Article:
Alan Graham made a great post on the home page encouraging all anglers to get plucking ……. Himalayan Balsam!
So why and how?
The river is blighted by two principal invasive plant species ……….. Japanese Knotweed and Himalayan Balsam. On the upper river the main problem are isolated but significant stands of Japanese Knotweed which we hope we can deal with through the Fisheries Trust Finns Project or if necessary with our own resources.
From Vicars Bridge downstream while there are areas of Japanese Knotweed (some of which were treated by the Ochils Landscape Partnership) the main problem is Himalayan BalsamWhile the flowers are a fabulous source of nectar for honey production it is highly invasive, exclude traditional bankside plants but providing no real root structure to protect the banks from erosion in spate.
The Association work parties expend enormous energy each year trying to cut as much of the infestation down before it has time to seed. There are isolated pockets of Himalayan Balsam particular tight to the banks (away from the mower and strimmers) were our anglers could make a huge contribution by plucking any Himalayan Balsam plants they come across ………. just ten minutes on every trip by every angler could make a huge difference.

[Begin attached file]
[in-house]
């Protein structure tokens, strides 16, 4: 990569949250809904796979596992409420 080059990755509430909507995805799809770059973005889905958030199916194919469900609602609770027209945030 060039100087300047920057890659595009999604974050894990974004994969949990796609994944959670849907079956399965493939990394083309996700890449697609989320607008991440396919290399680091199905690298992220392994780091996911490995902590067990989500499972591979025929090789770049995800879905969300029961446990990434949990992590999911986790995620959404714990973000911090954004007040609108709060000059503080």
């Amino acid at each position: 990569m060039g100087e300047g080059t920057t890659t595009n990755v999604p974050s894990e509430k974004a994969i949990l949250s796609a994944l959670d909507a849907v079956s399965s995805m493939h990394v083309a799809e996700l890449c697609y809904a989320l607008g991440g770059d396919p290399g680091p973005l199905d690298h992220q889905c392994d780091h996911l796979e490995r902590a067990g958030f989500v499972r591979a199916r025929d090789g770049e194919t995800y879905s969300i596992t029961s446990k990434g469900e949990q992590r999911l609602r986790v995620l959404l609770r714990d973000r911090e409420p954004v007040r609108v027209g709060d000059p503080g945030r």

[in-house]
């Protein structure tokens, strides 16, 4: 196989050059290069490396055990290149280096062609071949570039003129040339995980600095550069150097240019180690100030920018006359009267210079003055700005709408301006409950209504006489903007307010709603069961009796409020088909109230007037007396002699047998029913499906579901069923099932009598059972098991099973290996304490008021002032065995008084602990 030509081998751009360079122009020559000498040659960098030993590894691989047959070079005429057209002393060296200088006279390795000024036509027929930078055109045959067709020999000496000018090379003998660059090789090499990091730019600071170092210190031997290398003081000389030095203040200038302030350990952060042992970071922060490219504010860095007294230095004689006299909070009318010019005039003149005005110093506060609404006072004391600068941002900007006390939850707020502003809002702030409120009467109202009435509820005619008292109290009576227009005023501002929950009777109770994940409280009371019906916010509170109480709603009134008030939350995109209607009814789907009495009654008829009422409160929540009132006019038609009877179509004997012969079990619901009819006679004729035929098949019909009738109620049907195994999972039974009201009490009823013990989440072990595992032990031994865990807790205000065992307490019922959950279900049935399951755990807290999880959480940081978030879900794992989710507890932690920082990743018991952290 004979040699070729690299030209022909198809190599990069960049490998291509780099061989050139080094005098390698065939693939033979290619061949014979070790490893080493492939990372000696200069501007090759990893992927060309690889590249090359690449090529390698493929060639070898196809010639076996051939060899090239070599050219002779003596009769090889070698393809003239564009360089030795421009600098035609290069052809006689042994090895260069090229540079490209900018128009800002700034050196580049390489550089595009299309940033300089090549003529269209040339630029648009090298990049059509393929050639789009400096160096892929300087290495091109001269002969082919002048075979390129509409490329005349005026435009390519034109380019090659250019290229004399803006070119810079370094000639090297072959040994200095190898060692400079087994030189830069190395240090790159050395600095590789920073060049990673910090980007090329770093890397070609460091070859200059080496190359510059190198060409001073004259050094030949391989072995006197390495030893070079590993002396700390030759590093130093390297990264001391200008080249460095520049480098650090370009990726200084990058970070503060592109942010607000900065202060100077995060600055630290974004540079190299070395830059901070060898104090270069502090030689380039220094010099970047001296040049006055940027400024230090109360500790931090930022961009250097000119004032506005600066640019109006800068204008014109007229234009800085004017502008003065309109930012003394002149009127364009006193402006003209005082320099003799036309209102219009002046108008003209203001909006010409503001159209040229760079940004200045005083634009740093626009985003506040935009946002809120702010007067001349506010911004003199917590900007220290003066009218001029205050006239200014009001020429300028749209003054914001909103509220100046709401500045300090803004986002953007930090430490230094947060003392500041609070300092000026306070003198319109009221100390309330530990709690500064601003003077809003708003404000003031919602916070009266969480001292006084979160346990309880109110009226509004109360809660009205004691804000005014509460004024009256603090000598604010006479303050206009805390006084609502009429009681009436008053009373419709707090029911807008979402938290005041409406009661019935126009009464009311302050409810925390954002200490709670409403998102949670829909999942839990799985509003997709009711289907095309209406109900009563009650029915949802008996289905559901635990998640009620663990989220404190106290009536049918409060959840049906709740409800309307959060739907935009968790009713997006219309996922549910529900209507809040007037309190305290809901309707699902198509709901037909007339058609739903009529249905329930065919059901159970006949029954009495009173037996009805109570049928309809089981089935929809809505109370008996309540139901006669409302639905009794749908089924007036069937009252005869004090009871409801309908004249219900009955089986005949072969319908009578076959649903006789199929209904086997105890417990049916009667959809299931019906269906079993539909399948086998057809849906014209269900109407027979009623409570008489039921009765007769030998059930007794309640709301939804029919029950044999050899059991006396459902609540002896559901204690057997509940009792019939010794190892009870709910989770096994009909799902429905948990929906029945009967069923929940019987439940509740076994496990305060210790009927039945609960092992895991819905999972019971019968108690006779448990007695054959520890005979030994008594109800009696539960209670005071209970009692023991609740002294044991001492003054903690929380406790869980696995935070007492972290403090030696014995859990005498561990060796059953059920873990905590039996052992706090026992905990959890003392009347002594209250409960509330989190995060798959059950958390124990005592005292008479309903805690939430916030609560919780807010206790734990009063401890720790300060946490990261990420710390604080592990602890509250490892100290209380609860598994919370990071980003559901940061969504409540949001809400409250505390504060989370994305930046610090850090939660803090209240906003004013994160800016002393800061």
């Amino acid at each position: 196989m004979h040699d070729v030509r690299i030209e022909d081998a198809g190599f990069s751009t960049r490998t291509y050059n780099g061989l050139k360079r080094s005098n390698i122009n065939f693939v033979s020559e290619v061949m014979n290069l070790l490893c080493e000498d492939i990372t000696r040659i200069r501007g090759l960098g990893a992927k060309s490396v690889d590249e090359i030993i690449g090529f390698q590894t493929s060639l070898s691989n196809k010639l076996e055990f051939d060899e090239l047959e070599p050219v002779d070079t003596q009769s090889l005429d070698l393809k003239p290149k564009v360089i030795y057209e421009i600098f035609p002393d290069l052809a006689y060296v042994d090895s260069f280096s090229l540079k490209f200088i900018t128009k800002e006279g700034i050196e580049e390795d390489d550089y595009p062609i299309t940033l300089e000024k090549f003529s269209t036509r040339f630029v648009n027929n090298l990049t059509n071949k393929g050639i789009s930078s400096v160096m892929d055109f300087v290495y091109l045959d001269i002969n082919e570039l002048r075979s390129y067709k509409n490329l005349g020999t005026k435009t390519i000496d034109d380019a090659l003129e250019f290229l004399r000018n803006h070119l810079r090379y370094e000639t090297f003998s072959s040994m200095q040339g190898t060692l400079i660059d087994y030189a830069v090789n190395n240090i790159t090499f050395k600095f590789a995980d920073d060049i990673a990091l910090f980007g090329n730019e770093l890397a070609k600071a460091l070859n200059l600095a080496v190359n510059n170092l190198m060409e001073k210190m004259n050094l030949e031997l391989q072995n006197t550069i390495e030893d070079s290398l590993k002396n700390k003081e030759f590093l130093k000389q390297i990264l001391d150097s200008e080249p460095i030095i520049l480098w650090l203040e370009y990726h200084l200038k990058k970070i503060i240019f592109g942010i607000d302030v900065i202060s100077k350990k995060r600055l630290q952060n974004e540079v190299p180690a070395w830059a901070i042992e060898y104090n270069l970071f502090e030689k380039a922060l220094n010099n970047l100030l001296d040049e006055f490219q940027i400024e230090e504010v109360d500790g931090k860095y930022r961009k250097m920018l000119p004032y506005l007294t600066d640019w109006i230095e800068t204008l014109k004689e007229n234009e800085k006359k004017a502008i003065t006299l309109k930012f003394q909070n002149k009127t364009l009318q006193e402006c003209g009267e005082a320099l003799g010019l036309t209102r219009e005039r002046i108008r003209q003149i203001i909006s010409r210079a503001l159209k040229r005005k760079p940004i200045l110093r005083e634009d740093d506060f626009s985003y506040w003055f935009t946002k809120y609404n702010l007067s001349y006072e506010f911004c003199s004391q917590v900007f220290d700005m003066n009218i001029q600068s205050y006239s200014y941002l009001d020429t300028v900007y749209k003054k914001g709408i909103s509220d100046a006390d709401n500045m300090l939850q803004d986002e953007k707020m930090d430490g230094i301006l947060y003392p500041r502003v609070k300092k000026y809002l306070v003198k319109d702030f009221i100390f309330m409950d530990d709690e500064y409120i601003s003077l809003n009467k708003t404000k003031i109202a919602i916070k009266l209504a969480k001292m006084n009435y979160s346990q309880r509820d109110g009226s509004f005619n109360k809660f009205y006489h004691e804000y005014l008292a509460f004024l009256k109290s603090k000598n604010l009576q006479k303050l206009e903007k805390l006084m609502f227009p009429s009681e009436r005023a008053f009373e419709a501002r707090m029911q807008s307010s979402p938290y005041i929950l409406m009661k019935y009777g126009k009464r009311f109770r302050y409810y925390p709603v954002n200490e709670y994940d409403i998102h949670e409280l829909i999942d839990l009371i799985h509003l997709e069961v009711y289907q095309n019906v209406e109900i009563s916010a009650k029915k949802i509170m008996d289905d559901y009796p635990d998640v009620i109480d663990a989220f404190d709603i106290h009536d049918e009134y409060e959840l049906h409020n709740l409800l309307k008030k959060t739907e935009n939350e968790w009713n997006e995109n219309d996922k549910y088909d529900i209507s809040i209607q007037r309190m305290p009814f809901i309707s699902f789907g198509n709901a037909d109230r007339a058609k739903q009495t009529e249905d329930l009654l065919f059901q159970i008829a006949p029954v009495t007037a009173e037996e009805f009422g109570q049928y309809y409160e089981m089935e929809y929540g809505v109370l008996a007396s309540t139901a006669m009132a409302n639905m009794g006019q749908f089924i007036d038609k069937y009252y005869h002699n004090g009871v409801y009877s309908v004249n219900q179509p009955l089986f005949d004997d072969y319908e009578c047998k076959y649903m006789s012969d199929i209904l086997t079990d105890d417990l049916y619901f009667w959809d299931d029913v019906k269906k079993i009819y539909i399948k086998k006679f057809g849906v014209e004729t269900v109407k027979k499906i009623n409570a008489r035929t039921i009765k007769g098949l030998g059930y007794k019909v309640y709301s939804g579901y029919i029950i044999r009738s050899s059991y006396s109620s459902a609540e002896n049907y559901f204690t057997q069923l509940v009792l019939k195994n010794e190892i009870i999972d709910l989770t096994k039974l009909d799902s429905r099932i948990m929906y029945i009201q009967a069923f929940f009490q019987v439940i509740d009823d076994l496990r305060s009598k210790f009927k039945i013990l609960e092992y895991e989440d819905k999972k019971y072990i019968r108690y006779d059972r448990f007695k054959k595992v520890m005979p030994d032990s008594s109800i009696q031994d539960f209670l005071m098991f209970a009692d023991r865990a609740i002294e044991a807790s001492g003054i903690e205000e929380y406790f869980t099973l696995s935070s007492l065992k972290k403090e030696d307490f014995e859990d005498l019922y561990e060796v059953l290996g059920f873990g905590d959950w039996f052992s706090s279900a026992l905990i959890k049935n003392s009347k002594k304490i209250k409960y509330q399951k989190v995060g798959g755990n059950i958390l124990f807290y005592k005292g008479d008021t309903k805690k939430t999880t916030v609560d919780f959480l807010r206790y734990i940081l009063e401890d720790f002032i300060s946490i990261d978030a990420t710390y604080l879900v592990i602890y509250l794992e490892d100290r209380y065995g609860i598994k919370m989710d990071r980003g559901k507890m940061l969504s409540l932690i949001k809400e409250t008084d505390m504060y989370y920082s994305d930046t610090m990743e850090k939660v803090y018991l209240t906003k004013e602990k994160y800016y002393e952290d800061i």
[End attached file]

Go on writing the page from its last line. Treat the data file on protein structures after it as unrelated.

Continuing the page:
Waiting for a rise two years ago I came across this stand of Himalayan Balsam (downstream of Rackmill) in the early spring:
Literally five minutes of plucking later:
Deeply satisfying …….. the joy is there are virtually no roots so it is very easy to pluck
Grab the plant close to the ground and simply pluck. Throw the plant into a heap well above the river (it’s high moisture content ensures it rots quickly). There is no real effort involved and you get the satisfaction of knowing having expended hee-haw energy you have made a real contribution to the River Devon’s health and the work of the Association
Now is the perfect time to get plucking!